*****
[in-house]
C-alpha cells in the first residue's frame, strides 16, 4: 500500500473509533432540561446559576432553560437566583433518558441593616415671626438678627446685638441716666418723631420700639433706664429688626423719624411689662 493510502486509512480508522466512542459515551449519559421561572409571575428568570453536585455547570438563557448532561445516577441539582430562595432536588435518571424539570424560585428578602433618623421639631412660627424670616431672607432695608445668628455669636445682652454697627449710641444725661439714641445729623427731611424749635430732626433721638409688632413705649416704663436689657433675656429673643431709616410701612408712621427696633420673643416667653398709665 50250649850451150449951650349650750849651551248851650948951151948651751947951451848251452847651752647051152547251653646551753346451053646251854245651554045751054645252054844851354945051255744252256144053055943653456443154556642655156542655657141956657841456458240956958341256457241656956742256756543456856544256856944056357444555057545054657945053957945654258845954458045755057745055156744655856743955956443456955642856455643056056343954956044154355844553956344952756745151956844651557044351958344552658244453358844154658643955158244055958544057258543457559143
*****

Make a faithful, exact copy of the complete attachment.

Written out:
[in-house]
C-alpha cells in the first residue's frame, strides 16, 4: 500500500473509533432540561446559576432553560437566583433518558441593616415671626438678627446685638441716666418723631420700639433706664429688626423719624411689662 493510502486509512480508522466512542459515551449519559421561572409571575428568570453536585455547570438563557448532561445516577441539582430562595432536588435518571424539570424560585428578602433618623421639631412660627424670616431672607432695608445668628455669636445682652454697627449710641444725661439714641445729623427731611424749635430732626433721638409688632413705649416704663436689657433675656429673643431709616410701612408712621427696633420673643416667653398709665 50250649850451150449951650349650750849651551248851650948951151948651751947951451848251452847651752647051152547251653646551753346451053646251854245651554045751054645252054844851354945051255744252256144053055943653456443154556642655156542655657141956657841456458240956958341256457241656956742256756543456856544256856944056357444555057545054657945053957945654258845954458045755057745055156744655856743955956443456955642856455643056056343954956044154355844553956344952756745151956844651557044351958344552658244453358844154658643955158244055958544057258543457559143